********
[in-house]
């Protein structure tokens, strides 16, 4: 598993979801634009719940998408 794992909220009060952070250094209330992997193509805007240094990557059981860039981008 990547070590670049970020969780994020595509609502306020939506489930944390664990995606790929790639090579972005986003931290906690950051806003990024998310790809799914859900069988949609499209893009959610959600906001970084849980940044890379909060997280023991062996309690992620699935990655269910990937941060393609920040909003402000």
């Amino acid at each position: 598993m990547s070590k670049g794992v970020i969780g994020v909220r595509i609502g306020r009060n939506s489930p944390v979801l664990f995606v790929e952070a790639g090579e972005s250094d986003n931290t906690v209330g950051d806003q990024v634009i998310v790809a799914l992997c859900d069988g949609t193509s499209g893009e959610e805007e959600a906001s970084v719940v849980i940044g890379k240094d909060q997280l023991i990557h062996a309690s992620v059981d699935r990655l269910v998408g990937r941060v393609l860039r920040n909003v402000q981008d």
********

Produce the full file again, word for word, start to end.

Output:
[in-house]
């Protein structure tokens, strides 16, 4: 598993979801634009719940998408 794992909220009060952070250094209330992997193509805007240094990557059981860039981008 990547070590670049970020969780994020595509609502306020939506489930944390664990995606790929790639090579972005986003931290906690950051806003990024998310790809799914859900069988949609499209893009959610959600906001970084849980940044890379909060997280023991062996309690992620699935990655269910990937941060393609920040909003402000």
């Amino acid at each position: 598993m990547s070590k670049g794992v970020i969780g994020v909220r595509i609502g306020r009060n939506s489930p944390v979801l664990f995606v790929e952070a790639g090579e972005s250094d986003n931290t906690v209330g950051d806003q990024v634009i998310v790809a799914l992997c859900d069988g949609t193509s499209g893009e959610e805007e959600a906001s970084v719940v849980i940044g890379k240094d909060q997280l023991i990557h062996a309690s992620v059981d699935r990655l269910v998408g990937r941060v393609l860039r920040n909003v402000q981008d």